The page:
Thus, property serves as a signaling device that informs the holder and all others how to interact with the thing, and what they may or may not do with it. Property scholars consider this signaling function to be a crucial element of property. (2) Indeed, recognizing a thing as property could disturb the signaling function embedded in a given object, thereby forcing individuals to recalibrate their understanding of the rights and obligations that attach to it (3): George and Mary would no longer know how to interact with the thing. (4) Similarly, when courts equivocate on their recognition of a given thing as property, they compromise the efficacy of property's signaling function. The operation of property as an effective means of signaling obligations and privileges depends on our ability to identify a thing as property and the consistency of the categorization system that we employ.
While it is easy for us to recognize a tangible object as property, (5) we are less comfortable recognizing an intangible thing, such as trade secrets, news, advanced degrees, or our time, as property. The same goes for objects that, though tangible, lie too close to the boundaries of ethics and bodily autonomy when identified as property. We find it unconscionable to think of organs, limbs, sperm, (6) DNA, or bone marrow as property, for instance. (7) We also experience discomfort when asked to determine whether what I call "semitangibles" enjoy property-law protection. These semitangibles might include an email server or information traveling between computers and Internet service providers.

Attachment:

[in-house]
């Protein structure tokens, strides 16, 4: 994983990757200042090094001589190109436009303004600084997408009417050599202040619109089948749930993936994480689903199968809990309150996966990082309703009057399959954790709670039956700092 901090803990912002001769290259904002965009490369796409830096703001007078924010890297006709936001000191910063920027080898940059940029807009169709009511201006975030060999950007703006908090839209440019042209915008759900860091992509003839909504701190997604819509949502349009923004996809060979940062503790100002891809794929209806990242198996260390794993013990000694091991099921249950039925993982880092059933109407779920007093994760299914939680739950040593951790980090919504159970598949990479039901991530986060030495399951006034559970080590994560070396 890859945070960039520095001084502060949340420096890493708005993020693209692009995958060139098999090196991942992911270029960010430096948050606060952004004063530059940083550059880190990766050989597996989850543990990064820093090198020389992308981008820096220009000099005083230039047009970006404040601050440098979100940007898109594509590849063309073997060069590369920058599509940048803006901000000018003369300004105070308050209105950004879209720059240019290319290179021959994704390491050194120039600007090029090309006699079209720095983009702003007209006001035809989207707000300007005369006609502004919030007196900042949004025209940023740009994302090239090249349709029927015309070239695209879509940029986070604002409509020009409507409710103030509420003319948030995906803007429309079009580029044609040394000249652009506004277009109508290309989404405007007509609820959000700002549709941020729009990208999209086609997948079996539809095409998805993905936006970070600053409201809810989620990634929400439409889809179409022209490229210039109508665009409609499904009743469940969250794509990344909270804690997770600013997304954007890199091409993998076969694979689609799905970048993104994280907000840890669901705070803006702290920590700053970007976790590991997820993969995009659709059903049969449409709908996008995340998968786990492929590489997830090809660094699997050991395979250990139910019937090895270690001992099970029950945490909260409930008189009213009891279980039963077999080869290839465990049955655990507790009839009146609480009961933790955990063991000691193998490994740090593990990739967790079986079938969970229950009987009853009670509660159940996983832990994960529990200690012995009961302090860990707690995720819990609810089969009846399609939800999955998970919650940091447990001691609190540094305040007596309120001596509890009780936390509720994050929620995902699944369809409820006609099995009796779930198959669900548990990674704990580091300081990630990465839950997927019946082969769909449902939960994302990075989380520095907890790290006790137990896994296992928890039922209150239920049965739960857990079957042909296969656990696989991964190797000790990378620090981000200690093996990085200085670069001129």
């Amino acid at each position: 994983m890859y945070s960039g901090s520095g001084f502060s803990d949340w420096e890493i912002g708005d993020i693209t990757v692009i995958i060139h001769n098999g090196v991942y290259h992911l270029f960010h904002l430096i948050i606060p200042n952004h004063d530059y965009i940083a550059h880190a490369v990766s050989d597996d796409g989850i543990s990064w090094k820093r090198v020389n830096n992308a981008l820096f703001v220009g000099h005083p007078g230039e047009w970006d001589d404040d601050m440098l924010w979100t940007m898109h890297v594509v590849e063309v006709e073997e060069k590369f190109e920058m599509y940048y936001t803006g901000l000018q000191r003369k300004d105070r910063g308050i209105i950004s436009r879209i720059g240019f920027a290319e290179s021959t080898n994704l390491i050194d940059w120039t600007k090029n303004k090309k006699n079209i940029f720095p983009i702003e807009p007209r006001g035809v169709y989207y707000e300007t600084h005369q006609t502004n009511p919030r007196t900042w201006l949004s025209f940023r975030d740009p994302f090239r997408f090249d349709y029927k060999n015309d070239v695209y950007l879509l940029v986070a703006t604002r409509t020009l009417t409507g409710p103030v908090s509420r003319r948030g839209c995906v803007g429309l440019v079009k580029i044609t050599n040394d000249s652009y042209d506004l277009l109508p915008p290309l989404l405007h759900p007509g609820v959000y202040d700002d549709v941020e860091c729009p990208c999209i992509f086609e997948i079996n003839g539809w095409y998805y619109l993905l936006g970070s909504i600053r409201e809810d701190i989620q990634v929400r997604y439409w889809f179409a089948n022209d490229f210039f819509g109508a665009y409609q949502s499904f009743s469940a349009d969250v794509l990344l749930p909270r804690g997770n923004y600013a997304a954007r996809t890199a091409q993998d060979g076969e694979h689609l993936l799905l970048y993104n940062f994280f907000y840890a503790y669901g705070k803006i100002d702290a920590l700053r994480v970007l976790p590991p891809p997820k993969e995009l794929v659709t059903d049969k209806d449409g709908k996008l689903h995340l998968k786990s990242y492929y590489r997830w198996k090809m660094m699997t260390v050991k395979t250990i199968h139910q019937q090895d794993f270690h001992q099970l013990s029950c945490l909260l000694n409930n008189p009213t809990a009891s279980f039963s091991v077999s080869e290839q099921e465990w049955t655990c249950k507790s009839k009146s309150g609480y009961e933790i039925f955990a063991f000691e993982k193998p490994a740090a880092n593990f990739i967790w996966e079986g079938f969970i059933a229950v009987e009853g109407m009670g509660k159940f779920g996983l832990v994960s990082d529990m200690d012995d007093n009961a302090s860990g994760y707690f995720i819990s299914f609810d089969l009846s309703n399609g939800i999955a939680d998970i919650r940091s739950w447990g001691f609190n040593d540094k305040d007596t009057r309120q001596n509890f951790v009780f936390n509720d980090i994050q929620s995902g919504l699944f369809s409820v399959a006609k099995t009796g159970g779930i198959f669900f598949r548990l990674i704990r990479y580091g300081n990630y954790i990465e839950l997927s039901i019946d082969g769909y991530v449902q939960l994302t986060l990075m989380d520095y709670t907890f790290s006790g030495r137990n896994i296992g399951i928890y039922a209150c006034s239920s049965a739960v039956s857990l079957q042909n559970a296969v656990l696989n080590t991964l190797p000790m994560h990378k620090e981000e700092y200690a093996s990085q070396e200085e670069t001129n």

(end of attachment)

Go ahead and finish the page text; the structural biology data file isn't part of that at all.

Because of these ambiguities, I propose an analytical tool (which I call the "property matrix") to aid scholars, legislators, and lawyers in tackling the question, "Is this property?" I argue that we can create guidelines to answer this question even before we have academic consensus on a comprehensive definition of property, so that we may respond to pressing concerns about whether a given thing should be so labeled. Instead of defining what property is, my aim with the property matrix is more impressionistic; it is, to borrow a concept from Justice Stewart, an "I know it when I see it" understanding of property. (8)